Alex Tabarrokat Marginal Revolution points out the downside to wind power at those times when “the market value of the power is zero or negative.” He points out a story of how wind farmers in Texas were actually paying the council in Texas that regulates the electric grid to take their electricity so that they would be eligible for tax credits.
Certainly this is ridiculous – but I don’t think the only conclusion to take from this is that we need nuclear power plants. Tabarrok acknowledges that the reason the market value of power is so long in certain locations is the poor state of our energy infrastructure – which loses a large amount of energy that is transported over long distances. He writes that nuclear plants would be as clean as and less expensive than “costly and inefficient transport networks.”
But he doesn’t deal with the issue of nuclear waste – which makes nuclear power far from clean. He doesn’t discuss – and you can see why as this is just a short blog post – the positives of having a more flexible energy infrastructure.
Whether nuclear is the only feasible option comes down to two questions Tabarrok doesn’t address:
- What is the cost of upgrading our energy infrastructure?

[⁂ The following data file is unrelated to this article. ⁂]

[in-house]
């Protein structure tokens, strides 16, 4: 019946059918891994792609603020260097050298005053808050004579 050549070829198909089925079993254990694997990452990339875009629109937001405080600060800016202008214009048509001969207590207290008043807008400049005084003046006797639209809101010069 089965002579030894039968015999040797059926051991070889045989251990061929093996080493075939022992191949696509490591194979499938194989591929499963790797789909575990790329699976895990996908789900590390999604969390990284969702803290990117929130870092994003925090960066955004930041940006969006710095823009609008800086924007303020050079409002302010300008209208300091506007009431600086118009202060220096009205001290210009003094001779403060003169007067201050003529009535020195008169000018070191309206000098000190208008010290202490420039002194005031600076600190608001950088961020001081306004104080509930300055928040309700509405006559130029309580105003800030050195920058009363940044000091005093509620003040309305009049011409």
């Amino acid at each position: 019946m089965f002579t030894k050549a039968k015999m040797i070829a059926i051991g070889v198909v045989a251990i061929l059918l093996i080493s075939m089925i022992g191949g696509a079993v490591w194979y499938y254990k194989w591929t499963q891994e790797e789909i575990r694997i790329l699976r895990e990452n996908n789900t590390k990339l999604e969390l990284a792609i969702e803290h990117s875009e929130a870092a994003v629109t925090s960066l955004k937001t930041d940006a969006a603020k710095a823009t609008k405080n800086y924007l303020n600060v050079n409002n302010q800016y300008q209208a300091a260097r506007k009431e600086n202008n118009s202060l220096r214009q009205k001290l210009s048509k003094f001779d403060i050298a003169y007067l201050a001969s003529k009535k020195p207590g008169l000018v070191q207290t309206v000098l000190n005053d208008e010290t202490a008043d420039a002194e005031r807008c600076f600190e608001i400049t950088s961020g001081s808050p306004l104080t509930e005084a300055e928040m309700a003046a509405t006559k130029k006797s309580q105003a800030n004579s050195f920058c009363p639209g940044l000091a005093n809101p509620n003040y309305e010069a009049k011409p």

This New York Times piece by Matthew L. Wald doesn’t make it seem as if the problem requires new technology as much as an upgrade of a very old system: “The basic problem is that many transmission lines, and the connections between them, are simply too small for the amount of power companies would like to squeeze through them. The difficulty is most acute for long-distance transmission, but shows up at times even over distances of a few hundred miles.”
- Do you have a long-term strategy for dealing with the radioactive pollution generated by nuclear reactors?
To date, I don’t think there are any good solutions to this.
A third question might concern the safety of nuclear power plants. But I think this threat – whether of a meltdown due to terrorism or error – is largely overstated.